MCP2515 CAN controller IC and MCP2551 CAN transceiver compared to a dime.

The building of a CANduino

Finished CANduino (Right) compared to Arduino Uno with CAN shield (Left).

Finished CANduino (Right) compared to Arduino Uno with CAN shield (Left).

Controller Area Network (or CAN) is a communication protocol used throughout the automotive industry to facilitate communication between low level microcontrollers and sensors. CAN is a robust protocol, as well as being resilient to “noise” (electrical signal interference), easy to implement and straightforward to interface with. The goal of this project was to create a small versatile board based on an Arduino which implements the CAN communication protocol.

Early circuit schematics for the CANduino

Early circuit schematics for the CANduino

Currently, one of the simplest ways to use CAN with an Arduino is with the Seeed studio’s CAN Shield. However, the CAN Shield costs $30, which is quite a high price, and if you add to that the cost of an Arduino UNO, which range in cost from $5 for a clone to $35 for an official board, this becomes a very expensive option. 

On top of that, an Arduino UNO with a CAN shield stacked on top of it is quite bulky. All of these concerns were addressed when Adam Hjermstad, one of the team’s electrical engineering students, decided to design the CANduino for our hybrid vehicle.

To keep the CANduino’s size as small as possible it uses surface mount device (SMD) components. The board also features the same CAN integrated circuits (ICs) that the Seeed studio CAN shield uses and has components to step down standard automobile 12V to 5V in order to power everything.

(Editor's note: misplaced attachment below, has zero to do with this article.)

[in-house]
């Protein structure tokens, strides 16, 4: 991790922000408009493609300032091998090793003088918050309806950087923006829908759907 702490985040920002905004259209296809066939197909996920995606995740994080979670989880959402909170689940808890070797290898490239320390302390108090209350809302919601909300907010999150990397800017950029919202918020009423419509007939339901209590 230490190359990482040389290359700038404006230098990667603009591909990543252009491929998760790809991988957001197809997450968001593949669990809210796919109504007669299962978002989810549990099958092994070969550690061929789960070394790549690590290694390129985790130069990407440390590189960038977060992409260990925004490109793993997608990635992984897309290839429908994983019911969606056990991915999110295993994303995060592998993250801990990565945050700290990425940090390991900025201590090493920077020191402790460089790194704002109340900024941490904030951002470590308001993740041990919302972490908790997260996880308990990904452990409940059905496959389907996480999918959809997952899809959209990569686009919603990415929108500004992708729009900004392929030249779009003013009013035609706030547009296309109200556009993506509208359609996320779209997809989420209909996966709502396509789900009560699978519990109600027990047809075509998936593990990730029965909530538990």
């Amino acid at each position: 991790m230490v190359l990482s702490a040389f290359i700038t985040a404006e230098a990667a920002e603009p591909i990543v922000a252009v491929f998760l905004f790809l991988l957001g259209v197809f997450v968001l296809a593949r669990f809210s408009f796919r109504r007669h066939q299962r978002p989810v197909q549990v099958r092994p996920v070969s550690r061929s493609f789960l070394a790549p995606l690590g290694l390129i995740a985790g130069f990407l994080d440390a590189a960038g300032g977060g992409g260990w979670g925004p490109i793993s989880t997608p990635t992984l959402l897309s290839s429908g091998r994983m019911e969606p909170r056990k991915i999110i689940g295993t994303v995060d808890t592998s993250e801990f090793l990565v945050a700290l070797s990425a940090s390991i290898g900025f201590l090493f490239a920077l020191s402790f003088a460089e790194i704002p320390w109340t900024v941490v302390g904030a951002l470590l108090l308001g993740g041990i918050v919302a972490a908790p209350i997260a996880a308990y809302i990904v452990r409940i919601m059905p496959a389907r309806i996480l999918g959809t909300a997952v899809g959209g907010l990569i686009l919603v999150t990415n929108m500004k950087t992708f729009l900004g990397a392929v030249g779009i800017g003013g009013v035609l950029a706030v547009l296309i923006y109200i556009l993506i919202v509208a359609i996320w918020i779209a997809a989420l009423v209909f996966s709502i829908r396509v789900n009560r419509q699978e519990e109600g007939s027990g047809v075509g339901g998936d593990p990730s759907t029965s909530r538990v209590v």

Prototype on a breadboard being tested

Prototype on a breadboard being tested

With the design out of the way, some prototyping was done. The prototype uses through hole components and was missing some supporting hardware, but everything else is consistent with the design. Once the design was confirmed as functionally sound, the next steps happened in rapid succession.

First, the circuit design was formalized in Altium Designer software, then the layout and routing was completed. Next, the design was sent for manufacturing. After this, all the required components were ordered. Most were purchased from Digikey, but Microchip was kind enough to provide samples of their CAN controller and CAN transceiver ICs. 

Printed Circuit Boards when they arrived from OSHpark.

Printed Circuit Boards when they arrived from OSHpark.

Once everything arrived at the team’s garage, the first board was built slowly with intermittent testing. The power supplies were built first, then the microcontroller was added, programmed, and tested. Once this was finished, the CAN ICs were added and CAN communication was tested. Everything was confirmed functional. CAN was tested thoroughly again and all the header pins were retested to make sure they were all routed properly. 

MCP2515 CAN controller IC and MCP2551 CAN transceiver compared to a dime.

MCP2515 CAN controller IC and MCP2551 CAN transceiver compared to a dime.

This concluded the CANduino project. We plan on using several CANduinos in the vehicle this season: one to control our power distribution box, and another to interface with our vehicle’s accelerometer.

2 thoughts on “The building of a CANduino

  • By Yashasvi Karnena - Reply

    Hi guys,
    I represent Pravega Racing, Vellore India. And we’re operating on PE3 ECU for the Honda CBR600RR engine and the ECU works on SAE J1939 standard. We’re using a Sparkfun CAN shield to build our telemetry system but we’re unable to initiate communication with the CAN bus. Whereas our data logger works perfectly fine. Could you guys help is with this issue since you guys seem exprerienced with CAN bus

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